Roget's 21st Century Thesaurus, Third Edition Copyright © 2013 by the Philip Lief Group.


I was in his office when the report of sabotage to your plane came through.

“I got a hunch I know what kind of sabotage will be tried next—and when,” said Mike.

But of course there were the orders that said he was a sabotage expert.

There was a sort of pattern in the way the other sabotage incidents had been planned.

By "other situation" Crag knew he was referring to the sabotage.

Crag's dismay grew—dismay and a sense of guilt over the sabotage.

Sabotage, missing papers of importance, and that sort of thing.

Unfortunately, they didn't make much sense as sabotage, either.

The sabotage of the Preliminary had been the first local step in that direction.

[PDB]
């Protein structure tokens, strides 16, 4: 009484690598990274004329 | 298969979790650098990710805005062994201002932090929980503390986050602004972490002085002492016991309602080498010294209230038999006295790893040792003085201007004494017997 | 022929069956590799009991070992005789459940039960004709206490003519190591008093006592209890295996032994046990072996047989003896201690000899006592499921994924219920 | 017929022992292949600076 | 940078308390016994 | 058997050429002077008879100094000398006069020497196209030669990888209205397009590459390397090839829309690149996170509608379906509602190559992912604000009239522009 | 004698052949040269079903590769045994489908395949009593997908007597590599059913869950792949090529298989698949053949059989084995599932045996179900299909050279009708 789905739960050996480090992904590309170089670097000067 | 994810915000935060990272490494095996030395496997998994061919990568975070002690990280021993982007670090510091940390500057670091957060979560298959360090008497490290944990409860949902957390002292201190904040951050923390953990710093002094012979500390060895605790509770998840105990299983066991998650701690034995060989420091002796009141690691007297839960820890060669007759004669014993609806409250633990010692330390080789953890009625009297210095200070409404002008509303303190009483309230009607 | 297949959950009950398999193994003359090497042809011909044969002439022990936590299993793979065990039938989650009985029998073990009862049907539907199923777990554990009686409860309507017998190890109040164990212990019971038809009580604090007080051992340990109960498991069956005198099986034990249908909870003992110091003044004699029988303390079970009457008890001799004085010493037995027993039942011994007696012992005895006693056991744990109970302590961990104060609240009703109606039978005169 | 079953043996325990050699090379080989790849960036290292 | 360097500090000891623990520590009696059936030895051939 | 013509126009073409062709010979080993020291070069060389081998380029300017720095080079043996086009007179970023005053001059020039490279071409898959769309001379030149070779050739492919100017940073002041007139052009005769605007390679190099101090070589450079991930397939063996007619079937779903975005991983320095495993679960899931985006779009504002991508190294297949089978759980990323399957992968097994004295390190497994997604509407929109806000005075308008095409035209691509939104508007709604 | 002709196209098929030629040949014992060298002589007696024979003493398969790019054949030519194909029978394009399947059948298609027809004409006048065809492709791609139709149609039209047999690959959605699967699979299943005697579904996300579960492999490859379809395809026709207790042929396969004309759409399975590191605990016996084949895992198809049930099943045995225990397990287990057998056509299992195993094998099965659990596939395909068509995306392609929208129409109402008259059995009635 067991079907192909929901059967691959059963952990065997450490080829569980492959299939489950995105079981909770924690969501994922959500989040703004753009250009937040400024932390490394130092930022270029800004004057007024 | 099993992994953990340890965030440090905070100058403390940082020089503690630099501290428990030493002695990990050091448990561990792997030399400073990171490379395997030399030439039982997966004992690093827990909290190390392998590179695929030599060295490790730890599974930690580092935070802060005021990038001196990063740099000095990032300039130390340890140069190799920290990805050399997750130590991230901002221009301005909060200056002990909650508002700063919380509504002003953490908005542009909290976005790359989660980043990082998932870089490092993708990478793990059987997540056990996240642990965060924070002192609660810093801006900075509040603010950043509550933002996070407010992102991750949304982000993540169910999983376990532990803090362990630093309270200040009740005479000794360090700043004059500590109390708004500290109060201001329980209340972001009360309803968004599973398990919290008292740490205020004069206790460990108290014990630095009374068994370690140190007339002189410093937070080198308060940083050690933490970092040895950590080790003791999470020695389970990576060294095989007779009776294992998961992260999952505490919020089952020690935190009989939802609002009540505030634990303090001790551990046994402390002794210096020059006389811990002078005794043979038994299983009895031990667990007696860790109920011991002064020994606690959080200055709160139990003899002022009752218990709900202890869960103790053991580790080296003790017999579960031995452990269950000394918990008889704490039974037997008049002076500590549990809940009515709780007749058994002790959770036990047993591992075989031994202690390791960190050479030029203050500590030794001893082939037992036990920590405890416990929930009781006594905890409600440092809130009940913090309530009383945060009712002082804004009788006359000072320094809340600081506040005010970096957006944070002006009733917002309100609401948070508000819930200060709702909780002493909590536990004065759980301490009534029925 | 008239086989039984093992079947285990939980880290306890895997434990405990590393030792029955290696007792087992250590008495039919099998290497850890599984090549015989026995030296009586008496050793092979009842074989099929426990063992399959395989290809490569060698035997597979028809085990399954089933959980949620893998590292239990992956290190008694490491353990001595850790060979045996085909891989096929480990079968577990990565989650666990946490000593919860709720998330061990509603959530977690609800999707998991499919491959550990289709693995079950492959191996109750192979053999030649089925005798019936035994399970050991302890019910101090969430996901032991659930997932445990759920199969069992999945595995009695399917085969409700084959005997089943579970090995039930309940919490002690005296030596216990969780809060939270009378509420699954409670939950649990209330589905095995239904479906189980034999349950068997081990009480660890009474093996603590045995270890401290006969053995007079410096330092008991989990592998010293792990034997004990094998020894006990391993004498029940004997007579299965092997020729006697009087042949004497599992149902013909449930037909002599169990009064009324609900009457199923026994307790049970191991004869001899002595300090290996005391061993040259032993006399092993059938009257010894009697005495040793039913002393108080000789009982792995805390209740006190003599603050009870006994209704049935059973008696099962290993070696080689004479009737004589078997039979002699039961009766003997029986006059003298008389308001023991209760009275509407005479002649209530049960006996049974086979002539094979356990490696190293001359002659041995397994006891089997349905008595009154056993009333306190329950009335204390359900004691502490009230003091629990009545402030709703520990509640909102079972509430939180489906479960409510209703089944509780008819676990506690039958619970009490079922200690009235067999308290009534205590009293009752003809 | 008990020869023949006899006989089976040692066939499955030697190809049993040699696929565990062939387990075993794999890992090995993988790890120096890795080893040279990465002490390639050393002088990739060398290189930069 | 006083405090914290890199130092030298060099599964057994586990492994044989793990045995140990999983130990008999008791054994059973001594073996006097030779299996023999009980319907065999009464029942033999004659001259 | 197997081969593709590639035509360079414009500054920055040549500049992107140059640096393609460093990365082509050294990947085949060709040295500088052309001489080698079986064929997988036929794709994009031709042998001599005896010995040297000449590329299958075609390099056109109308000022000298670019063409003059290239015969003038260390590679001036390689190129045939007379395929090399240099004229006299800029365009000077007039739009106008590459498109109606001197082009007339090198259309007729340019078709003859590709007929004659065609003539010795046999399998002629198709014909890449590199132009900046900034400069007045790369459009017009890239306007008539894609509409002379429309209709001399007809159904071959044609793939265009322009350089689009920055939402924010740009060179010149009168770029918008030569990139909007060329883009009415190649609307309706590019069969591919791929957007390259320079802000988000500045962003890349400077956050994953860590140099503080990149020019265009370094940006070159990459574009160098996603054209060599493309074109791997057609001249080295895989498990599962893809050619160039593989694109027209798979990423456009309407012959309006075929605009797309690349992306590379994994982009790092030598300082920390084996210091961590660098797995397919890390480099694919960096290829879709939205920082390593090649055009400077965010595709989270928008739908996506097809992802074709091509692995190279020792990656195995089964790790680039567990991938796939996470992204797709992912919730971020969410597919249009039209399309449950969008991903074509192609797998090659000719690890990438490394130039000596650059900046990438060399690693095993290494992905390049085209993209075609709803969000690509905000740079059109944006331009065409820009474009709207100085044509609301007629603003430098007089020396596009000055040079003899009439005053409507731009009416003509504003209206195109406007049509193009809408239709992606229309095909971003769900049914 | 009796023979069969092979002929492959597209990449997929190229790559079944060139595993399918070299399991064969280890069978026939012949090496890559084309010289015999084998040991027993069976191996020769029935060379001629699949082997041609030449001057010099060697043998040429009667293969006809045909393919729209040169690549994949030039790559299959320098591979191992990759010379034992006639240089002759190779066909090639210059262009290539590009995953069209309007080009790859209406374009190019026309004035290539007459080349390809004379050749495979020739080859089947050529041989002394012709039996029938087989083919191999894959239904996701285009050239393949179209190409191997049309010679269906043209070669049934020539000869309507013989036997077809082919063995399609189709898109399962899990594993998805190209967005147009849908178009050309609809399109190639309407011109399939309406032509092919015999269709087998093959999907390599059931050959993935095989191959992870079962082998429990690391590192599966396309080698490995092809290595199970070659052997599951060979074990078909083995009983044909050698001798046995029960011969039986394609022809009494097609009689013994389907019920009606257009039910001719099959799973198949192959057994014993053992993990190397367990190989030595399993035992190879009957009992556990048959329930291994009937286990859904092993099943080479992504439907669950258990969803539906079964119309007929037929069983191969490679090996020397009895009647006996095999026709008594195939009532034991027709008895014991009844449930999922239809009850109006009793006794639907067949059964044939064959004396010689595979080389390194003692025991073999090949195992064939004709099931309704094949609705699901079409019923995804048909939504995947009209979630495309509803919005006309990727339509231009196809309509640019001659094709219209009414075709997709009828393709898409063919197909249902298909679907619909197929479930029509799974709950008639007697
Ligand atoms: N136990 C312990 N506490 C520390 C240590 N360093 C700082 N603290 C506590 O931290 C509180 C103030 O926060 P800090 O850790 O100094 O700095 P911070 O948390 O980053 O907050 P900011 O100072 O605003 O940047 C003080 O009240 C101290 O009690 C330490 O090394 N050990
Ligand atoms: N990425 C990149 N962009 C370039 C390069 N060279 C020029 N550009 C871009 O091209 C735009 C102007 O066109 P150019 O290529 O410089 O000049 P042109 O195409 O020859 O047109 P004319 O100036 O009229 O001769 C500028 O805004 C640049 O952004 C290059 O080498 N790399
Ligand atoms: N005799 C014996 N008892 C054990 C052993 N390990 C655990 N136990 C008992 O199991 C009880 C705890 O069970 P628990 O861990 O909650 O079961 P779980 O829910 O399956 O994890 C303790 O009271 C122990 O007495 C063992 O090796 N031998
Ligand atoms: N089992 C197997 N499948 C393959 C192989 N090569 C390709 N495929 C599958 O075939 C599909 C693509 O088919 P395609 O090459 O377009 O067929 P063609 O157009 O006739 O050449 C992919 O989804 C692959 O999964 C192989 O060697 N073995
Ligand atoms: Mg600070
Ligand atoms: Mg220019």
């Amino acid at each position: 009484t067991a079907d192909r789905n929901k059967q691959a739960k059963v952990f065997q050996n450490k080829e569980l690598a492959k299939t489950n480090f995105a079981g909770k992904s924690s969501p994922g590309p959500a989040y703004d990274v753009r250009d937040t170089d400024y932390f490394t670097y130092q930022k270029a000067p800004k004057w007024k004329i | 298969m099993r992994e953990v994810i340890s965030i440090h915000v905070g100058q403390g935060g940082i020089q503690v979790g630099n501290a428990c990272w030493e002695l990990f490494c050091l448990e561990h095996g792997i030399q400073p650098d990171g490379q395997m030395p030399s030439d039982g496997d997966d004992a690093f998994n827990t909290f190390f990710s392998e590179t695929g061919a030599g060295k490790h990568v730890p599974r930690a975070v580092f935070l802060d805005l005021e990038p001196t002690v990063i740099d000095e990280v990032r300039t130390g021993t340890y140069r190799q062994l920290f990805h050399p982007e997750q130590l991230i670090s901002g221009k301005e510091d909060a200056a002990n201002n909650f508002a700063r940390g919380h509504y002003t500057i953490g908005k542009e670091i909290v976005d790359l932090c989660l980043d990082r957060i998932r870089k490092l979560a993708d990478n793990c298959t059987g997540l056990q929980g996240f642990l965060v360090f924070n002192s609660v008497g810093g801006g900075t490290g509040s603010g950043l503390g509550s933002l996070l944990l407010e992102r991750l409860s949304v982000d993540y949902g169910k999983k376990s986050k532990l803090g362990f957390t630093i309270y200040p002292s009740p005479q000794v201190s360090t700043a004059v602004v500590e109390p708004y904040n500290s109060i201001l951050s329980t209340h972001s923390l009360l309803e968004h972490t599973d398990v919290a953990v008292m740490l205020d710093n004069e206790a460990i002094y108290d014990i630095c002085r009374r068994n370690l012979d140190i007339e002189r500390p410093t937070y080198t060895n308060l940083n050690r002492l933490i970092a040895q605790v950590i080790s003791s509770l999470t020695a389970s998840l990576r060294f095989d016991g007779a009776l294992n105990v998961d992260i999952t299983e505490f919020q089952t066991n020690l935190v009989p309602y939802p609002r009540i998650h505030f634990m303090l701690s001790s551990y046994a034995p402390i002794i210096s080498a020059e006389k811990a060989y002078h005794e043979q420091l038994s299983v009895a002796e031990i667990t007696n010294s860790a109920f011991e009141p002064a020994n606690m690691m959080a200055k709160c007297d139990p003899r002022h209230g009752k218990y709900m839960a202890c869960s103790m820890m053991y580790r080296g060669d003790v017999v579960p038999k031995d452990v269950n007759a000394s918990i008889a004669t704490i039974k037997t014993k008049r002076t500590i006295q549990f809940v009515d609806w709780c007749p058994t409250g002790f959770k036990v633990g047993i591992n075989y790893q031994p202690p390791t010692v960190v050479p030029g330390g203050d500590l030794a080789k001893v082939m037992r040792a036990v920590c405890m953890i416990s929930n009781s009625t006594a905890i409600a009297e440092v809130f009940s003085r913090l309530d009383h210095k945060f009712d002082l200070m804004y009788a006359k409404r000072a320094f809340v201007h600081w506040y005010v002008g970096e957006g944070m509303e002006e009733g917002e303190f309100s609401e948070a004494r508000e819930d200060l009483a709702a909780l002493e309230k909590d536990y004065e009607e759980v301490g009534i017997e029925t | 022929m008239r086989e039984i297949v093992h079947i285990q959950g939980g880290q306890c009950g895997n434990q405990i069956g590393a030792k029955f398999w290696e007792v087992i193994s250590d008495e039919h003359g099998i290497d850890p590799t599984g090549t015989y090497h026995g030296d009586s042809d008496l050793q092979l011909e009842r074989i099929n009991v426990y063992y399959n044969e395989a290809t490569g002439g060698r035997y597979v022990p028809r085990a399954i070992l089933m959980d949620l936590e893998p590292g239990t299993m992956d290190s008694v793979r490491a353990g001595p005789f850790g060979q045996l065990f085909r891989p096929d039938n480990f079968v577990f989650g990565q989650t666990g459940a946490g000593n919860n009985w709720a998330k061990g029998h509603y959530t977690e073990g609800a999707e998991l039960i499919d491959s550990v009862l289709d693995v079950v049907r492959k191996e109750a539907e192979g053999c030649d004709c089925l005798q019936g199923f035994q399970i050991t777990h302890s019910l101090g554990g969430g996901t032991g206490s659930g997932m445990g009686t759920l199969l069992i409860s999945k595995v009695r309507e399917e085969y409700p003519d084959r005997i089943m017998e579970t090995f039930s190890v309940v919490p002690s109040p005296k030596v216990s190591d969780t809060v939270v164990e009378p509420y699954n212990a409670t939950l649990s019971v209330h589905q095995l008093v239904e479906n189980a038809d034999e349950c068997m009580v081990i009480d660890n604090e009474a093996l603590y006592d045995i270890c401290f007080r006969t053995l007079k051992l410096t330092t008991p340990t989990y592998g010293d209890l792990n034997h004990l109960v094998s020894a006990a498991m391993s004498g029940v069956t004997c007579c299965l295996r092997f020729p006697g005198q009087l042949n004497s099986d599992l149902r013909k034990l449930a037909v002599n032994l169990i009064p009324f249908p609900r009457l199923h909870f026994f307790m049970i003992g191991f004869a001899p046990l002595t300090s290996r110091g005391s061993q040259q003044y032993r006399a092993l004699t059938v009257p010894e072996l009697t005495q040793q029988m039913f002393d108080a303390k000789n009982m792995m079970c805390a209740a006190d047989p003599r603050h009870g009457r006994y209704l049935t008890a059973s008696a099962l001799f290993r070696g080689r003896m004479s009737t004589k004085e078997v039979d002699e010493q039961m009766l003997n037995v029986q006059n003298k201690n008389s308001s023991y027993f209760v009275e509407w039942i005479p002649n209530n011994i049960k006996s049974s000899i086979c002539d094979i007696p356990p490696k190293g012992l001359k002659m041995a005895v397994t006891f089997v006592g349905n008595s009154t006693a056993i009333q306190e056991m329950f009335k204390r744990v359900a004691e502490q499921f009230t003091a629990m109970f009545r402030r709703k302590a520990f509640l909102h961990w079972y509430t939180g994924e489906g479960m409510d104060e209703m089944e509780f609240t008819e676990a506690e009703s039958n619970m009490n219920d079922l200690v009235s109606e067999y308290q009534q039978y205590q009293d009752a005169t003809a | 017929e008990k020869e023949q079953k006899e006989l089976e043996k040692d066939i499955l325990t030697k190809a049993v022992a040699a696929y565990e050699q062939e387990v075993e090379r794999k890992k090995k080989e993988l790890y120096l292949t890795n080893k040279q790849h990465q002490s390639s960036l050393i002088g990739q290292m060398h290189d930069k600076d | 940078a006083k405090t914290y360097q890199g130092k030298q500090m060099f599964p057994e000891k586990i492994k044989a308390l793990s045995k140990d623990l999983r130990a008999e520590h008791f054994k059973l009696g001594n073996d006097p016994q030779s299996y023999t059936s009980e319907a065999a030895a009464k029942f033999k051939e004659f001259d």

There's a lot that can be done with paper work in the way of sabotage.


1907 (from 1903 as a French word in English), from French sabotage, from saboter "to sabotage, bungle," literally "walk noisily," from sabot "wooden shoe" (13c.), altered (by association with Old French bot "boot") from Middle French savate "old shoe," from an unidentified source that also produced similar words in Old Provençal, Portuguese, Spanish (zapata), Italian (ciabatta), Arabic (sabbat), and Basque (zapata).

In French, and at first in English, the sense of "deliberately and maliciously destroying property" originally was in reference to labor disputes, but the oft-repeated story (as old as the record of the word in English) that the modern meaning derives from strikers' supposed tactic of throwing shoes into machinery is not supported by the etymology. Likely it was not meant as a literal image; the word was used in French in a variety of "bungling" senses, such as "to play a piece of music badly." This, too, was the explanation given in some early usages.


Roget's 21st Century Thesaurus, Third Edition Copyright © 2013 by the Philip Lief Group.